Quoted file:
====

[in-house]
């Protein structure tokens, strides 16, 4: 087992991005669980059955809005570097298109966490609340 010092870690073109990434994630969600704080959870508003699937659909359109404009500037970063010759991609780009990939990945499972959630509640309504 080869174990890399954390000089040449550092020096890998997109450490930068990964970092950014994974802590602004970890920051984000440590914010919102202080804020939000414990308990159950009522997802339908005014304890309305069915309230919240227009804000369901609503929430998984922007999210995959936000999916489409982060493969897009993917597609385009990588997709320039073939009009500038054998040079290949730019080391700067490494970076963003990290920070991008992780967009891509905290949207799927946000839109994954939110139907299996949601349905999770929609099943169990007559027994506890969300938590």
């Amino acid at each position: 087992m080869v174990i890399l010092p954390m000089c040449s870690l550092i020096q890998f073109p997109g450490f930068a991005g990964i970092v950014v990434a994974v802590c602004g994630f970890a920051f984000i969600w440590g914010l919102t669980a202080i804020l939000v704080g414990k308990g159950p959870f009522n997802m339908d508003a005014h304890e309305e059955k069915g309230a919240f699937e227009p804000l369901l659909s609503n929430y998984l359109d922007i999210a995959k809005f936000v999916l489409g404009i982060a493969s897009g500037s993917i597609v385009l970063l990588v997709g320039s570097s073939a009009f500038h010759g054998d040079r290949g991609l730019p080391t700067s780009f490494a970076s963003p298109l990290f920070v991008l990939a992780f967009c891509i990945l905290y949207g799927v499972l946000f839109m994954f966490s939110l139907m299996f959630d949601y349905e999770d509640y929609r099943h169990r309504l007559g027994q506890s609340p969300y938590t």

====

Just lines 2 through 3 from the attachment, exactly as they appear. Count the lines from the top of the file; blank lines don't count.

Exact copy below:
């Protein structure tokens, strides 16, 4: 087992991005669980059955809005570097298109966490609340 010092870690073109990434994630969600704080959870508003699937659909359109404009500037970063010759991609780009990939990945499972959630509640309504 080869174990890399954390000089040449550092020096890998997109450490930068990964970092950014994974802590602004970890920051984000440590914010919102202080804020939000414990308990159950009522997802339908005014304890309305069915309230919240227009804000369901609503929430998984922007999210995959936000999916489409982060493969897009993917597609385009990588997709320039073939009009500038054998040079290949730019080391700067490494970076963003990290920070991008992780967009891509905290949207799927946000839109994954939110139907299996949601349905999770929609099943169990007559027994506890969300938590």
């Amino acid at each position: 087992m080869v174990i890399l010092p954390m000089c040449s870690l550092i020096q890998f073109p997109g450490f930068a991005g990964i970092v950014v990434a994974v802590c602004g994630f970890a920051f984000i969600w440590g914010l919102t669980a202080i804020l939000v704080g414990k308990g159950p959870f009522n997802m339908d508003a005014h304890e309305e059955k069915g309230a919240f699937e227009p804000l369901l659909s609503n929430y998984l359109d922007i999210a995959k809005f936000v999916l489409g404009i982060a493969s897009g500037s993917i597609v385009l970063l990588v997709g320039s570097s073939a009009f500038h010759g054998d040079r290949g991609l730019p080391t700067s780009f490494a970076s963003p298109l990290f920070v991008l990939a992780f967009c891509i990945l905290y949207g799927v499972l946000f839109m994954f966490s939110l139907m299996f959630d949601y349905e999770d509640y929609r099943h169990r309504l007559g027994q506890s609340p969300y938590t």